As leader of the world's only LGBT political party, Bemz Benedito dreams of being the first transgender woman in the Philippine Congress. But in a predominantly Catholic nation, rallying for LGBT representation is not an easy feat. The activists mobilize working-class trans hairdressers and beauty queens to join the fight against their main political opponent, and prove that it’s time to take the rights of LGBT people seriously. Out Run provides their transition into the mainstream and fight for dignity, legitimacy, and acceptance across the globe.
The starting point of Out Run is May 2012, one year before the general election in the Philippines. The LGBT communities in the country wanted something more effective than ‘coming out’. “Miss Gay Contest” was tolerated by the Philippine people, but the LGBT wanted to make sure their human rights were protected. So they established the only political party around the world that advocates sexual minorities, named Ladlad. Ladlad, meaning “out of the closet”, decides to win three seats in the Congress. Can LGBT politicians be accepted in the conservative, Catholic Philippine society? People said, “ask God for forgiveness”, and thought they are worthless and untrustworthy. Can Ladlad make it to the Congress? The film Out Run follows Ladlad’s new election campaign, which they built upon the lessons they learned from the failure in the 2010 election. Their primary goal is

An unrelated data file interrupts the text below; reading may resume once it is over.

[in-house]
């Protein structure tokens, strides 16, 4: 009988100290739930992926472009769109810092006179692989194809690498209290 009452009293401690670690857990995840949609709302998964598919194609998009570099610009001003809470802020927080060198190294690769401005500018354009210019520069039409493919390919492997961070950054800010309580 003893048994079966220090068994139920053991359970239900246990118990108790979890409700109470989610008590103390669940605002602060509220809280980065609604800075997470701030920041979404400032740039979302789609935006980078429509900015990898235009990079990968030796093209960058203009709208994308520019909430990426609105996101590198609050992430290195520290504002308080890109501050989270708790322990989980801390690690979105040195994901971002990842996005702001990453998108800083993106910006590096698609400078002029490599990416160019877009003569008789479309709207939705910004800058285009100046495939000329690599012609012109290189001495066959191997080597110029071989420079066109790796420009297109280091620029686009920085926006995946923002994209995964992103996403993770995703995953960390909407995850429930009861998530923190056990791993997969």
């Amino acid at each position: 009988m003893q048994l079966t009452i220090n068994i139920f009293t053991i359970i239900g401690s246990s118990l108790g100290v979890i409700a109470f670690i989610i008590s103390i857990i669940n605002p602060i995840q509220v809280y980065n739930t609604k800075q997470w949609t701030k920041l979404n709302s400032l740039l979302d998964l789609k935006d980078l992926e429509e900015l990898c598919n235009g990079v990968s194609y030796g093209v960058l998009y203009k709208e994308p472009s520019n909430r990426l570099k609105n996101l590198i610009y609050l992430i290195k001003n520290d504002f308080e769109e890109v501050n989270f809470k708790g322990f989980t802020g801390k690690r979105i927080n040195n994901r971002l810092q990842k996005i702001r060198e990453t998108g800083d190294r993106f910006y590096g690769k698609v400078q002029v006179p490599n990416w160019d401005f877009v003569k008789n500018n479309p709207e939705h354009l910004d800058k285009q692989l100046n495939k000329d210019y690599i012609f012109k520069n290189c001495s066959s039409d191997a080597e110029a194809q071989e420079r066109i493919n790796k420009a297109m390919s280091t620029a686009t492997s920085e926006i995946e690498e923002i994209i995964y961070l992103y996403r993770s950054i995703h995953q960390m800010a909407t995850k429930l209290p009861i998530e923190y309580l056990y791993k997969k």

to make and pass equal opportunity bills, and they do not make hasty actions on sensitive issues, such as samesex marriage. They wanted acceptance, not tolerance, but they failed again. Two years later, one candidate left the Philippines, and the rest continues their struggle. Out Run is a story of beautiful and strong people. It speaks to the heart, as all stories about the fight between those who are equal but do not have equal rights.